The inscriptions seldom provide solid historical evidence of events and identifiable people but instead offer insight into the development of language and poetry, kinship and habits of name-giving, settlement, place-names and communications, viking as well as trading expeditions, and, not least, the spread of Christianity.[3]Though the stones offer the Scandinavian historian his or her main resource of information concerning early scandinavian society, not much can be learned by studying the stones individually. The wealth of information that the stones provide can be found in the different movements and reasons for erecting the stones, in each region respectively.

Contents

Tradition

The tradition of raising runestones probably evolved from the old tradition of raising menhirs in honour of a deceased during the Pre-Roman and Roman Iron Ages. The tradition is both mentioned in the Heimskringla and Hávamál. The menhirs probably had painted inscriptions which disappeared over time, but they were later replaced by carvings that lasted longer.[1] Although the stones seem to overwhelmingly mark the passing of ones life into the next, one must not forget to place the raising of stones in their historical perspectives. For example, the majority of the 3,000 rune stones found in the region of Uppland in eastern Sweden have Christian references. One may ask why these particular christian rune stones are so prominent in this specific area and they will discover that the region near modern day Stockholm was one of the last pagan strongholds. It may sound strange to hear that Christian rune stones flourished in a predominantly pagan area, but it is important to take a step back and process the thought. The purpose for this abundance of Christian reference placed amongst the rune stones was because of standard practice which stated that one must declare ones faith if it is different from the local majority. Since the majority of people in that area still held on to their pagan beginnings, the newly converted Christians made it a point to differentiate from the rest of the population. This case may also represent the intention to overwhelm the resistant pagans and make their Christian belief seem more prominent in order to switch that popular local faith. Rune stones were used for more than simply commemorating the dead. In the later years, erecting rune stones showed, for the most part, that the erector had money, education and even political power and influence. Keep in mind that education meant learned in the Latin religious texts. An Iron Age menhir Menhirs continued to be raised in Scandinavia during the Pre-Roman Iron Age and later, over the graves of deceased. ... A map of the area covered by the Pre-Roman Iron Age, ca 500 BC-1 AD The Pre-Roman Iron Age (also called the Celtic Iron Age) (ca 600 BC or 500 BC - ca 1 AD) designates the earliest part (i. ... Roman Bronze figurine, Öland, Sweden The Roman Iron Age (1-400) is the name that Swedish archaeologist Oscar Montelius gave to a part of the Iron Age in Scandinavia, Northern Germany and the Netherlands. ... Heimskringla is the Old Norse name of a collection of sagas recorded in Iceland around 1225 by the poet and historian Snorri Sturluson (1179-1242). ... Hávamál (Sayings of Hár, Sayings of the high one) is one of the poems of the Poetic Edda. ...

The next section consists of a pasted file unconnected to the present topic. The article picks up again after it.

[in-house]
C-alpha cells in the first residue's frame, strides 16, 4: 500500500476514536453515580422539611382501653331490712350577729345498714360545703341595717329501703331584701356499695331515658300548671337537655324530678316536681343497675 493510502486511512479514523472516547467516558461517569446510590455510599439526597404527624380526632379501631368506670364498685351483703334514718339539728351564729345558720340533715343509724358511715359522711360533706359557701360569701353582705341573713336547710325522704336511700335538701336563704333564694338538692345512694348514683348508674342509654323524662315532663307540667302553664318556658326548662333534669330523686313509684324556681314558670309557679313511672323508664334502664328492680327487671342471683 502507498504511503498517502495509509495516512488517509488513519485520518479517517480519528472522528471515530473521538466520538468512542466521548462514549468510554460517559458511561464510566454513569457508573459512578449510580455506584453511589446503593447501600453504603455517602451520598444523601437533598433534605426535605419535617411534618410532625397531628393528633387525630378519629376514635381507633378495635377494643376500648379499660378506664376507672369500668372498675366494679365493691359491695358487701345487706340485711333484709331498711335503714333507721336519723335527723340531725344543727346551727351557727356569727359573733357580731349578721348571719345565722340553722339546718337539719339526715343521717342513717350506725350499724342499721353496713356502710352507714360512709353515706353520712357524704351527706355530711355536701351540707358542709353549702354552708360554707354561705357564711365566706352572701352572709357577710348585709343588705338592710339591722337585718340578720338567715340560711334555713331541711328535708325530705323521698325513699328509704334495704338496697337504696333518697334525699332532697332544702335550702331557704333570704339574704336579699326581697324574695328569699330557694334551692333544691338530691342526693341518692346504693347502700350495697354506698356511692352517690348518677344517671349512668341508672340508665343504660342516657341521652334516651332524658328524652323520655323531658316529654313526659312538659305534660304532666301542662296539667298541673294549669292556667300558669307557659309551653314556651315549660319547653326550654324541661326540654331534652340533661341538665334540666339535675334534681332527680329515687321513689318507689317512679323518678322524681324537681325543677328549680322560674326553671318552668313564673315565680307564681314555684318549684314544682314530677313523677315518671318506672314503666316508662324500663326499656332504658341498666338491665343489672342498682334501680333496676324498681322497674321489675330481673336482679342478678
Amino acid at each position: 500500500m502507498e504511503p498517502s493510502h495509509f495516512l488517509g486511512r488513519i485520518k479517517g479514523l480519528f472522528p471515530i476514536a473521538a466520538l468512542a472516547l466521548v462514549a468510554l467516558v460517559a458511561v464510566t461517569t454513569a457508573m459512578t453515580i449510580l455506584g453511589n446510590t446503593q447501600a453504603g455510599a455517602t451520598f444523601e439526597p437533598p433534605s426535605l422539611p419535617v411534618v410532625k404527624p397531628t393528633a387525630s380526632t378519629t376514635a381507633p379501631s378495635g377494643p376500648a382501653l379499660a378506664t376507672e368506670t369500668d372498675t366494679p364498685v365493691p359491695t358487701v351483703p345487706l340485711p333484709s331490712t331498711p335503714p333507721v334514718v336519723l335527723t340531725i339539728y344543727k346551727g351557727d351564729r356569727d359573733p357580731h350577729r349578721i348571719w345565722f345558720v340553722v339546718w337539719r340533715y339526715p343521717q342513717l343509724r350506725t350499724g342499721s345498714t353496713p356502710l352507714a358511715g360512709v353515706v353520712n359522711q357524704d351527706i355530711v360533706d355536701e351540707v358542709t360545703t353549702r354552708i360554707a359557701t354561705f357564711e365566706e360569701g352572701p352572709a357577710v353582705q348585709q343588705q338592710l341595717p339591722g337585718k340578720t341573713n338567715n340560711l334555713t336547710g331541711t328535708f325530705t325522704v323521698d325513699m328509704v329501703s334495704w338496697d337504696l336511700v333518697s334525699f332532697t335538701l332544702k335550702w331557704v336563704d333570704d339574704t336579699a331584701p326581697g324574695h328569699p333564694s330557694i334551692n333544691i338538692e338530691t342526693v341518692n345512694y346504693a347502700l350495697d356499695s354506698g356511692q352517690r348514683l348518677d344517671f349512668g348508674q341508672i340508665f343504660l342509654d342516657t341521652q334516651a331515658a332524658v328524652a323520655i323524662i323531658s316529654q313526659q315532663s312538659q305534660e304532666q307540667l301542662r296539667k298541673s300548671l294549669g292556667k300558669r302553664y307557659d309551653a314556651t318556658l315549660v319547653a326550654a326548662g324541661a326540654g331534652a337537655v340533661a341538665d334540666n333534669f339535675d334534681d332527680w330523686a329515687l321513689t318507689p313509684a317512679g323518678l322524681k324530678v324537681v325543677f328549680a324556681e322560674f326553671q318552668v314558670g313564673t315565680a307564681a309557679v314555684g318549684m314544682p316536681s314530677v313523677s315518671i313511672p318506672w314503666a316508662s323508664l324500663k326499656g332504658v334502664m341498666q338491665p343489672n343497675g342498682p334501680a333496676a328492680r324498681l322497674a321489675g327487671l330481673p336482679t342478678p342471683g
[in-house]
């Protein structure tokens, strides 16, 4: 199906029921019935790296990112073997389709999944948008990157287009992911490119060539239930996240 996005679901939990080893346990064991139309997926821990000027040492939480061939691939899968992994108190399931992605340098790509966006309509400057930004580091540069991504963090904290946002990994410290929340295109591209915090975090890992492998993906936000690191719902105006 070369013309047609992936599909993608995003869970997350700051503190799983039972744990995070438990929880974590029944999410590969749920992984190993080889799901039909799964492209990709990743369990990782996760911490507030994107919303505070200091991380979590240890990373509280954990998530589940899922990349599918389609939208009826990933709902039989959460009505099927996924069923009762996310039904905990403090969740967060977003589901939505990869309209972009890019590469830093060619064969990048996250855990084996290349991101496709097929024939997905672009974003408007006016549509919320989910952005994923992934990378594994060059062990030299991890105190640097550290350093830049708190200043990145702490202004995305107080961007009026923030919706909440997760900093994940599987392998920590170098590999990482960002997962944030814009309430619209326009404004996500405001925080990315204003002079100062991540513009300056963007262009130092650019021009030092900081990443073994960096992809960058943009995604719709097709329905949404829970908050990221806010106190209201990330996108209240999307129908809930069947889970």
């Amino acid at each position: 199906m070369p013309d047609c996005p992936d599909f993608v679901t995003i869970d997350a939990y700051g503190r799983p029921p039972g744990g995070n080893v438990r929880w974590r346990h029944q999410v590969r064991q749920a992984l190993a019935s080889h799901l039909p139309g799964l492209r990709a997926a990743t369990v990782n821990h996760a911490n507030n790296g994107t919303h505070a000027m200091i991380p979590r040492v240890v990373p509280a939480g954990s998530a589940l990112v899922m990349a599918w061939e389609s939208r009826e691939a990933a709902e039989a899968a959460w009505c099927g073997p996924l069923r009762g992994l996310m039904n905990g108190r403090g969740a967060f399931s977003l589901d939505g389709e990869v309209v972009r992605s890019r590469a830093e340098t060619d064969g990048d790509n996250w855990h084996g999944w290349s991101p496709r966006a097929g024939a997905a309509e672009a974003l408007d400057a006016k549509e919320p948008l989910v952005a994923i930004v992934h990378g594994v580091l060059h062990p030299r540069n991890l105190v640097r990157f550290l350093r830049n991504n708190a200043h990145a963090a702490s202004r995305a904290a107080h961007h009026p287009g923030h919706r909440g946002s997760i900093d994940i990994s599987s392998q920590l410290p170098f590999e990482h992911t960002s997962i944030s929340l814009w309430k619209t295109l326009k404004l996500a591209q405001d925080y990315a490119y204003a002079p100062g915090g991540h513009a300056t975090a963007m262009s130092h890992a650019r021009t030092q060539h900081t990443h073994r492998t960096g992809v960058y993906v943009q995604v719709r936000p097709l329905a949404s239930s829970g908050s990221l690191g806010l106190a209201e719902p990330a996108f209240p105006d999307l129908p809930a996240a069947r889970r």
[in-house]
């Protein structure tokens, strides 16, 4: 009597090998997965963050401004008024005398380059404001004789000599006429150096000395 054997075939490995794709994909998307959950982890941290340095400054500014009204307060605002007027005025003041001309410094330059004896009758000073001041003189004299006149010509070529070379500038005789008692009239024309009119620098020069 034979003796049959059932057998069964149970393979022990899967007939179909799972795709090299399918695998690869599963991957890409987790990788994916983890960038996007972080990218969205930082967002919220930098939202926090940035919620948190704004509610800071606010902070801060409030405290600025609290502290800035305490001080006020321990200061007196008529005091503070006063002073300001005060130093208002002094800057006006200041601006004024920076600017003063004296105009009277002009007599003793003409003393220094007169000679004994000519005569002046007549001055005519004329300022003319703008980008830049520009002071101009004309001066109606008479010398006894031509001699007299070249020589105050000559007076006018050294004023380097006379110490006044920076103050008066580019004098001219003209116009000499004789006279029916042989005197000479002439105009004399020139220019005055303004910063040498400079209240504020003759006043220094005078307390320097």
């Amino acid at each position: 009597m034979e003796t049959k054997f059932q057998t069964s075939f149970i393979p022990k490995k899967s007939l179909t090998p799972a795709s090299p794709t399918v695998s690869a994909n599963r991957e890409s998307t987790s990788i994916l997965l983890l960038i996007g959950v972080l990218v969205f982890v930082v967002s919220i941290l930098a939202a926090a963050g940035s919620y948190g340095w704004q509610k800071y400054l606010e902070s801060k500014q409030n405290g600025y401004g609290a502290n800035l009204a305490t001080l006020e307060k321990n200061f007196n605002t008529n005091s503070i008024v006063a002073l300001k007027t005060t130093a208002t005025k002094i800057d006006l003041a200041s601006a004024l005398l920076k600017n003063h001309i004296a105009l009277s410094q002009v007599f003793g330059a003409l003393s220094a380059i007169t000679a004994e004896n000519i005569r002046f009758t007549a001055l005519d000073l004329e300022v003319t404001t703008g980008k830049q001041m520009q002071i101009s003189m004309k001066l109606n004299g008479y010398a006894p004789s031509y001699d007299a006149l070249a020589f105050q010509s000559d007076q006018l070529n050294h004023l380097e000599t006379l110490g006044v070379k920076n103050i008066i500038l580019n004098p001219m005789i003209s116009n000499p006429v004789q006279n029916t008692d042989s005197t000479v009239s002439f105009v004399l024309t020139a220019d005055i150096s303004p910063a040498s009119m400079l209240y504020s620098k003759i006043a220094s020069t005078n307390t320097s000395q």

Locations

Although runes were known throughout the Germanic-speaking world, they were used more broadly, more enthusiastically, and by more people in Scandinavia during the Viking Age than in any other time or place. By studying the different futhark used on the stones we can assume that the erecting of runes originated in the north and travelled south. The Viking Age is the name of the period between 793 and 1066 AD in Scandinavia and Britain, following the Germanic Iron Age (and the Vendel Age in Sweden). ...